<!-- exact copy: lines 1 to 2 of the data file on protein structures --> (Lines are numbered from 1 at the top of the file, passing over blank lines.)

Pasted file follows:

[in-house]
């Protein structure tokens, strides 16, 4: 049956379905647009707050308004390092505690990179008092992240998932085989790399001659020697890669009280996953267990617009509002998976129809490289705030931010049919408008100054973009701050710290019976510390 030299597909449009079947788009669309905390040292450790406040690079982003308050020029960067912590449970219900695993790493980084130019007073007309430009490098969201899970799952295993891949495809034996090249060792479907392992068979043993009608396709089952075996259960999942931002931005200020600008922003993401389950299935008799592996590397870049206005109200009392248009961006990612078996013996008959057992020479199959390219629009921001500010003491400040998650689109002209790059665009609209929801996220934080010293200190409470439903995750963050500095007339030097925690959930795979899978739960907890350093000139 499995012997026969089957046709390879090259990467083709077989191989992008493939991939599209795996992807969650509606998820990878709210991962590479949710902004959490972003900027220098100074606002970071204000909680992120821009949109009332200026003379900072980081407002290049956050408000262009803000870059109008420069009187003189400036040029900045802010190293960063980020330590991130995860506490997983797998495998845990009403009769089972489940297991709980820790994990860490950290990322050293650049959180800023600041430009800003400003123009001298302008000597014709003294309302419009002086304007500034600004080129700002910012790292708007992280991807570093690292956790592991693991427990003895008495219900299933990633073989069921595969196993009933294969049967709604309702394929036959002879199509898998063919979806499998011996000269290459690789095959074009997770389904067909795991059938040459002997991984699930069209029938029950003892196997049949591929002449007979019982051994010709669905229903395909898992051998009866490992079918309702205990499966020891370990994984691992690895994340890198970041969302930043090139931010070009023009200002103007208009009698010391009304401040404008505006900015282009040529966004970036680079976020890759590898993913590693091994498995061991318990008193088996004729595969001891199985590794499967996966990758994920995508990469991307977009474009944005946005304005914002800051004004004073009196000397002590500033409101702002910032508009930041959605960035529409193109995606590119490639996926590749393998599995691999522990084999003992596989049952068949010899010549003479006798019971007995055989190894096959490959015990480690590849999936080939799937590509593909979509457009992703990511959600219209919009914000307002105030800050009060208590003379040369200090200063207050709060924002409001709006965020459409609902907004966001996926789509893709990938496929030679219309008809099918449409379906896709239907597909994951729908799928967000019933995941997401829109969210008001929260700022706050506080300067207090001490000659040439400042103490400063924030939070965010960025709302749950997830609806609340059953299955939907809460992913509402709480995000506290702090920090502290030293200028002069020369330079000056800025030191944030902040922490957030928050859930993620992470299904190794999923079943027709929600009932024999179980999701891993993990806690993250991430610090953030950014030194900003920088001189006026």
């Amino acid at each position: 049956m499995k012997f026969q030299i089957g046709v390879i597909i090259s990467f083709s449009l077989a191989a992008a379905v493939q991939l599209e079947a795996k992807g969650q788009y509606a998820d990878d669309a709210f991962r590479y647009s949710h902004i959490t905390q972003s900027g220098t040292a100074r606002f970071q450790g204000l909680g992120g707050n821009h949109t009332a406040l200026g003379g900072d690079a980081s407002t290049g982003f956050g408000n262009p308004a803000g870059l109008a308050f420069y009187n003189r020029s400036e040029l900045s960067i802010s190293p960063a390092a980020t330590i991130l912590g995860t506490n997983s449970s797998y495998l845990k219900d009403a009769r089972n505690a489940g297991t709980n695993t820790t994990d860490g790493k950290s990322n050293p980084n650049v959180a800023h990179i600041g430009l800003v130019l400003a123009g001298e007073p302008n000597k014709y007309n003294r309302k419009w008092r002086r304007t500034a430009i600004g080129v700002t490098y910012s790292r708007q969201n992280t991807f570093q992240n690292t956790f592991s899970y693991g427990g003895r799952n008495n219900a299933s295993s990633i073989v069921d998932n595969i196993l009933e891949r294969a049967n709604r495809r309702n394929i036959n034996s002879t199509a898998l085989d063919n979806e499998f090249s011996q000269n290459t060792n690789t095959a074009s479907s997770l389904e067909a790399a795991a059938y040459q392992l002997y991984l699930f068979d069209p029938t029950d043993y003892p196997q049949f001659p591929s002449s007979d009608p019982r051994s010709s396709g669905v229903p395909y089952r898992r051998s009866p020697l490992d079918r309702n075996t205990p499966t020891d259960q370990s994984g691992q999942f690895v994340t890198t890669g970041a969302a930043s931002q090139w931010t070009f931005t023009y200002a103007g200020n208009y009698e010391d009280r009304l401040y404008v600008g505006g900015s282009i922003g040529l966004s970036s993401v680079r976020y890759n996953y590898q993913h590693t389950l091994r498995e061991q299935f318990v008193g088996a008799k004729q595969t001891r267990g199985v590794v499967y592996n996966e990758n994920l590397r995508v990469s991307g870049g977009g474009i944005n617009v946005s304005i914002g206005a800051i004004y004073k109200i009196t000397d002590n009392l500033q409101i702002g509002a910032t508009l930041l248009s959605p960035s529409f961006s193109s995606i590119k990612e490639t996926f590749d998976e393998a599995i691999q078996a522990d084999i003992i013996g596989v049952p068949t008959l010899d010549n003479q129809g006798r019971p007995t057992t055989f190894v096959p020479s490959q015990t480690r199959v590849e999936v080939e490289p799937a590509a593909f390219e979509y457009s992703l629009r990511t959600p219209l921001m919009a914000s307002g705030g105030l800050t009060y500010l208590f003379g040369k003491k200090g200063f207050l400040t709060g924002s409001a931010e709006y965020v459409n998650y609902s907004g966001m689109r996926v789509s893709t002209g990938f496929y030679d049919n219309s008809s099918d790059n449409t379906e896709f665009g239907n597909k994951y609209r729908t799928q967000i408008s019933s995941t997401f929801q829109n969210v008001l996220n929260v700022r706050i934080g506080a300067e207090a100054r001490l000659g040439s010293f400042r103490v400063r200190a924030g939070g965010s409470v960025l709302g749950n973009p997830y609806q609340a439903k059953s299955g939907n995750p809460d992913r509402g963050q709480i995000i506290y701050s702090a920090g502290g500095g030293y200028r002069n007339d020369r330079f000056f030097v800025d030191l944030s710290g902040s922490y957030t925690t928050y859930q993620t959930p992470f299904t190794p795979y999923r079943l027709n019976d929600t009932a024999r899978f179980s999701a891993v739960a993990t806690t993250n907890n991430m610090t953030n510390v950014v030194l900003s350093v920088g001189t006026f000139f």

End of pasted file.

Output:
[in-house]
């Protein structure tokens, strides 16, 4: 049956379905647009707050308004390092505690990179008092992240998932085989790399001659020697890669009280996953267990617009509002998976129809490289705030931010049919408008100054973009701050710290019976510390 030299597909449009079947788009669309905390040292450790406040690079982003308050020029960067912590449970219900695993790493980084130019007073007309430009490098969201899970799952295993891949495809034996090249060792479907392992068979043993009608396709089952075996259960999942931002931005200020600008922003993401389950299935008799592996590397870049206005109200009392248009961006990612078996013996008959057992020479199959390219629009921001500010003491400040998650689109002209790059665009609209929801996220934080010293200190409470439903995750963050500095007339030097925690959930795979899978739960907890350093000139 499995012997026969089957046709390879090259990467083709077989191989992008493939991939599209795996992807969650509606998820990878709210991962590479949710902004959490972003900027220098100074606002970071204000909680992120821009949109009332200026003379900072980081407002290049956050408000262009803000870059109008420069009187003189400036040029900045802010190293960063980020330590991130995860506490997983797998495998845990009403009769089972489940297991709980820790994990860490950290990322050293650049959180800023600041430009800003400003123009001298302008000597014709003294309302419009002086304007500034600004080129700002910012790292708007992280991807570093690292956790592991693991427990003895008495219900299933990633073989069921595969196993009933294969049967709604309702394929036959002879199509898998063919979806499998011996000269290459690789095959074009997770389904067909795991059938040459002997991984699930069209029938029950003892196997049949591929002449007979019982051994010709669905229903395909898992051998009866490992079918309702205990499966020891370990994984691992690895994340890198970041969302930043090139931010070009023009200002103007208009009698010391009304401040404008505006900015282009040529966004970036680079976020890759590898993913590693091994498995061991318990008193088996004729595969001891199985590794499967996966990758994920995508990469991307977009474009944005946005304005914002800051004004004073009196000397002590500033409101702002910032508009930041959605960035529409193109995606590119490639996926590749393998599995691999522990084999003992596989049952068949010899010549003479006798019971007995055989190894096959490959015990480690590849999936080939799937590509593909979509457009992703990511959600219209919009914000307002105030800050009060208590003379040369200090200063207050709060924002409001709006965020459409609902907004966001996926789509893709990938496929030679219309008809099918449409379906896709239907597909994951729908799928967000019933995941997401829109969210008001929260700022706050506080300067207090001490000659040439400042103490400063924030939070965010960025709302749950997830609806609340059953299955939907809460992913509402709480995000506290702090920090502290030293200028002069020369330079000056800025030191944030902040922490957030928050859930993620992470299904190794999923079943027709929600009932024999179980999701891993993990806690993250991430610090953030950014030194900003920088001189006026």